Innovators Under 35 Roundtable: Energy and Connectivity

Brenden Lake, New York University, Alexandre Rebert, ForAllSecure, Natalya Bailey, Accion Systems, Alessandro Chiesa, UC Berkeley, and Archana Kamal, University of Massachusetts, Lowell

MIT Technology Review's Gideon Lichfield hosts a roundtable discussion with 2018 Innovator Under 35 honorees. The discussion explores their work to develop next-generation computing solutions to support machine learning, blockchain payments, and even satellite systems.

Brenden Lake, Assistant Professor of Psychology and Data Science, New York University

Brenden M. Lake is an assistant professor of psychology and data science at New York University. His research focuses on computational problems that are easier for people than they are for machines, such as learning new concepts, creating new concepts, learning to learn, and asking questions. He received his MS and BS in symbolic systems from Stanford University in 2009 and his PhD in cognitive science from MIT in 2014. He was a postdoctoral data science fellow at NYU from 2014 to 2017. Brenden is a recipient of the Robert J. Glushko Prize for Outstanding Doctoral Dissertation in Cognitive Science. His research was selected by Scientific American as one of the most important advances of 2016.

Alexandre Rebert, Founder, ForAllSecure

Alex Rebert is a computer security researcher and cofounder of ForAllSecure, whose mission is to test the world’s software and train future leaders in computer security. He received a bachelor’s degree in computer science from EPFL in 2011 and a master’s from Carnegie Mellon University in 2015. He is the coauthor of Mayhem, the first end-to-end system to automatically generate exploits on binaries. Mayhem found thousands of bugs and hundreds of exploits on real-world software. At ForAllSecure, he was leading the team working on the DARPA Cyber Grand Challenge (CGC). In 2016, the automated system he helped create won CGC.

Natalya Bailey, CEO, Accion Systems

Natalya Bailey is the CEO and a cofounder of Accion Systems, a company providing in-space propulsion for satellites and spacecraft. An Oregon native, Natalya moved to Cambridge to complete her doctorate in space propulsion at MIT, where she helped invent the first working prototype of an ion engine technology for small satellites, which would become the first product at Accion. Before coming to MIT, she invented a new chemical rocket technology that she turned into a space startup. Natalya was a New England Entrepreneur of the Year finalist in 2017 and a Boston Business Journal Woman to Watch in 2017, and she was named to Inc. magazine’s 30 Under 30 list in 2017 and Forbes’s 30 Under 30 list in 2016. During graduate school, she was a National Science Foundation Fellow and a NASA Ambassador to the US at the International Aeronautical Congress. In her free time, she works with kids through the group YouthCITIES. She is also learning to program in Python with her husband.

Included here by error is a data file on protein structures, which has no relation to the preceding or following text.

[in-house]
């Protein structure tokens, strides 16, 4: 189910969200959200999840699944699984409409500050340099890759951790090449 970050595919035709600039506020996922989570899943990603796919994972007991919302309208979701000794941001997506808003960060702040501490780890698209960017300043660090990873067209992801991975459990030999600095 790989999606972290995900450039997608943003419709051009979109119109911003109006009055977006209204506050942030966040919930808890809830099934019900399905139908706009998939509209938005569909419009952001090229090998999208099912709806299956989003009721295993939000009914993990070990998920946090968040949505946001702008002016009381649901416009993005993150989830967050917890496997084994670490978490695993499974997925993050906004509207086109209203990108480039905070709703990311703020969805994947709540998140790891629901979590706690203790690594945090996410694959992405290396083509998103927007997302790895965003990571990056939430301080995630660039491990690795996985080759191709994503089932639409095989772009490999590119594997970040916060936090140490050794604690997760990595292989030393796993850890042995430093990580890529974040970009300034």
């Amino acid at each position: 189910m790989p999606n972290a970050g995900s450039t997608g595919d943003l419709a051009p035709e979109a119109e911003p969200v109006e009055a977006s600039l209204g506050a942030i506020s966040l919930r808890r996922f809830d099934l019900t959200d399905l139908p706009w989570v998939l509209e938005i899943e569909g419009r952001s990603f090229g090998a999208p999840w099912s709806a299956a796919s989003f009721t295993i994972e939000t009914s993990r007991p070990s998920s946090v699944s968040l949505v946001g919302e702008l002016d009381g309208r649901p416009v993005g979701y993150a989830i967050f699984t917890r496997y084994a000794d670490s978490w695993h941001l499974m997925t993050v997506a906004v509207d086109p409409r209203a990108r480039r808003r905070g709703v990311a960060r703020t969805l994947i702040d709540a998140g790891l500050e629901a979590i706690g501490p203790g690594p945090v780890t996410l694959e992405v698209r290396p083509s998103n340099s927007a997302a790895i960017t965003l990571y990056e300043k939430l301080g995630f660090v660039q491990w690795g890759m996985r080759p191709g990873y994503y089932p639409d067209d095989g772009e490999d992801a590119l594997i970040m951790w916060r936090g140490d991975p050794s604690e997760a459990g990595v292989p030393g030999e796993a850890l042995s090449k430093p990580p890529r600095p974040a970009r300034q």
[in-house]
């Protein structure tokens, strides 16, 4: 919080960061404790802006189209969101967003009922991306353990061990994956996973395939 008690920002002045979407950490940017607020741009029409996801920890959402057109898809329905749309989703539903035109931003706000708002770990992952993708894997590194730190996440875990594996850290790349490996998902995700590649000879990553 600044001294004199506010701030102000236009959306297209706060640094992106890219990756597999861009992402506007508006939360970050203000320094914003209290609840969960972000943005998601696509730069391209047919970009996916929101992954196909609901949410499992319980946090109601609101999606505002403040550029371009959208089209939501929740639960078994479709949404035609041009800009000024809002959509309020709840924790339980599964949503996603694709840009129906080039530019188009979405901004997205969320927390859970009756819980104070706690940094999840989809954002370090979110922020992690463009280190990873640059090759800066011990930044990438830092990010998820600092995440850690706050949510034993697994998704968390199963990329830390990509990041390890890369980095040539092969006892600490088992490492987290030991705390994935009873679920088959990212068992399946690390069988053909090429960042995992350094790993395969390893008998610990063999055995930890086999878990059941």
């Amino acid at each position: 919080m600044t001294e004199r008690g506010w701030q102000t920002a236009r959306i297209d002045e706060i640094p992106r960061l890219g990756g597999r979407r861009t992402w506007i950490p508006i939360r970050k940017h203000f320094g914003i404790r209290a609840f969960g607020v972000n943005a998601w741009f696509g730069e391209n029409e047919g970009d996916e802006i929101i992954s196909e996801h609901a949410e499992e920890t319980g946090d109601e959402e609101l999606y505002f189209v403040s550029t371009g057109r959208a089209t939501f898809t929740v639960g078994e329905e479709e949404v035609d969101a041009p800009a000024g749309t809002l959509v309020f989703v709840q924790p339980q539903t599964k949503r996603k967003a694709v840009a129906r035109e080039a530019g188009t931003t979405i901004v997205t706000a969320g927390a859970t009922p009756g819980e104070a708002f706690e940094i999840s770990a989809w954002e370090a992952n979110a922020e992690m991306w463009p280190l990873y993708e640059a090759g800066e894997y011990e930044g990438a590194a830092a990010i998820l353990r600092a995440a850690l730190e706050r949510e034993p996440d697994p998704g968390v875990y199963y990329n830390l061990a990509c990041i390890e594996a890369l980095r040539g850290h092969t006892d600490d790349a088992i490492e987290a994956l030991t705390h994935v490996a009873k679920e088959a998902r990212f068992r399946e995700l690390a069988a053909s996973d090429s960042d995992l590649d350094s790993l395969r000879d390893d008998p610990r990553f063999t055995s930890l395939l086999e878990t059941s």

Alessandro Chiesa, Assistant Professor, UC Berkeley

Alessandro Chiesa joined UC Berkeley’s faculty in the summer of 2015, after spending one year as a postdoctoral researcher at ETH Zürich.

Alessandro earned his MEng and PhD at MIT CSAIL. He also earned SB degrees in mathematics and computer science from MIT. While enrolled, he rowed for the heavyweight varsity crew team.

Born in Varese, Italy, he previously attended the European School of Varese, which awards students the European Baccalaureate.

Alessandro enjoys many outdoor sports, including biking, climbing, mountaineering, and running.

Archana Kamal, Assistant Professor, University of Massachusetts, Lowell

Archana Kamal’s research focuses on enabling quantum information technologies with systems that can exploit and control delicate quantum effects at macroscopic scales. During both her graduate studies at Yale and her postdoctoral work at MIT, Kamal actively worked at the interface of theoretical and experimental aspects of superconducting quantum circuits, which are currently the leading candidate among quantum computing platforms. While her experimental work enabled new high-coherence superconducting qubit designs, her theoretical work was instrumental in pioneering the field of “magnet-free nonreciprocity,” a crucial ingredient for on-chip signal processing and high-efficiency quantum measurements. She currently leads the QUEST group (for “Quantum Engineering Science and Technology”) at UMass Lowell, which strives to answer theoretical questions in areas such as use of large-scale entanglement for quantum computing, meeting and beating quantum limits of measurement, and simulating quantum effects in the early universe.


Innovators Under 35
individuals whose superb technical work promises to shape the coming decades through the development of new technology or the creative application of existing technologies to solve problems.